cute ..huh ..

again ..can anyone say "conflict of interest"

I would recommend reading the comment posted on the ICANN pages by "Ameet Arurkar" at [forum.icann.org...]

when you add the real allegiance of the chairman of the ICANN board ( Google PR head ..self styled " google company evangalist" ) in ..and one or two other interesting examples of "wearing more than one hat" .
.you'll see that all chez the ICANN is not what it seems ..( with apologies to wolflover ) they are wolves in shepherds clothing ..

[edited by: Leosghost at 12:35 pm (utc) on Aug. 29, 2006]

Simsi




msg:3064423
 2:59 pm on Aug 29, 2006 (gmt 0)

It would not surprise me if VeriSign is salivating at the prospect of these contracts being approved, so that it creates a precedent for future .com/net renegotiations.

Too right. Like manna from heaven.

I choose what and whom I respect very carefully ..it has to be merited

Ah okay. I'm not as fussy :)

[edited by: Simsi at 3:00 pm (utc) on Aug. 29, 2006]

WolfLover




msg:3064844
 7:41 pm on Aug 29, 2006 (gmt 0)

when you add the real allegiance of the chairman of the ICANN board ( Google PR head ..self styled " google company evangalist" ) in ..and one or two other interesting examples of "wearing more than one hat" .
.you'll see that all chez the ICANN is not what it seems ..( with apologies to wolflover ) they are wolves in shepherds clothing ..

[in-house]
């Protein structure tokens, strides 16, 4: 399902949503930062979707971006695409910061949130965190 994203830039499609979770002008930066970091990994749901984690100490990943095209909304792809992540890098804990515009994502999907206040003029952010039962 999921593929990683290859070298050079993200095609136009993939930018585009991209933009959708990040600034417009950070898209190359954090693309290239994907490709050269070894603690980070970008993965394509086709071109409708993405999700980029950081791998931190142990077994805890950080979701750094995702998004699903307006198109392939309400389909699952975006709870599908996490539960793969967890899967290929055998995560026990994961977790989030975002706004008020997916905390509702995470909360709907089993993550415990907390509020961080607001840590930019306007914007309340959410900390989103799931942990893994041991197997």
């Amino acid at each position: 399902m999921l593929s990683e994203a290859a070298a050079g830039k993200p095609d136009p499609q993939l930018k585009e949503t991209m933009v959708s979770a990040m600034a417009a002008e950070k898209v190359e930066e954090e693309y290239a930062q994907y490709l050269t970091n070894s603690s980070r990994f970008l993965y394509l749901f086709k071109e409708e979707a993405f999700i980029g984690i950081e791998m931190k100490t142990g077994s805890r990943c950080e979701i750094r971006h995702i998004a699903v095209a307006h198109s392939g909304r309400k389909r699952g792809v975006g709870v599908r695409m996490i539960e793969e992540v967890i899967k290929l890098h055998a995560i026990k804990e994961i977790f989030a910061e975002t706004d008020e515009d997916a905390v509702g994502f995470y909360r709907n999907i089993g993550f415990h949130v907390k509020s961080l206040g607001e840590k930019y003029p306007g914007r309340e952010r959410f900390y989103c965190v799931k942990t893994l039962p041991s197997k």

No apologies needed Leosghost! :-)

A wolf is what he is, acting on instinct and to survive. A person or "company" who acts as the wolf in sheeps clothing however, is to be scorned.

Leosghost




msg:3065602
 11:02 am on Aug 30, 2006 (gmt 0)

Well folks I think that makes it official that they have extended the delay for accepting comments ..( they are maybe just ashamed to say so? )..who knows ..anyway ..new comments are still showing up there ..

they are now showing latest update as 2006 Aug 30 09:13:27 (UTC) comments are are still being logged..

[forum.icann.org...]

3 more on August the 30 th taking the total to over 900 ..;-)

so keep the momentum and give make repeat follow up calls and emails to everyone you contacted already ... to ask if they did actually go comment ( especially your elected officials ) ..it appears like enough pressure on them and they start to bend ..now we just need to make them turn around..

If your comments didnt get posted ..send them again ..
using gmail or yahoo mail seems to be foolproof ..some other IP addys get through ..some dont ..watch your inboxes for the return mail with the link to the "confirm your mail" page .

note to admins ...I posted this again here for maximum eyeballs effect ..as this thread is on WebmasterWorld homepage

ccDan




msg:3066024
 4:11 pm on Aug 30, 2006 (gmt 0)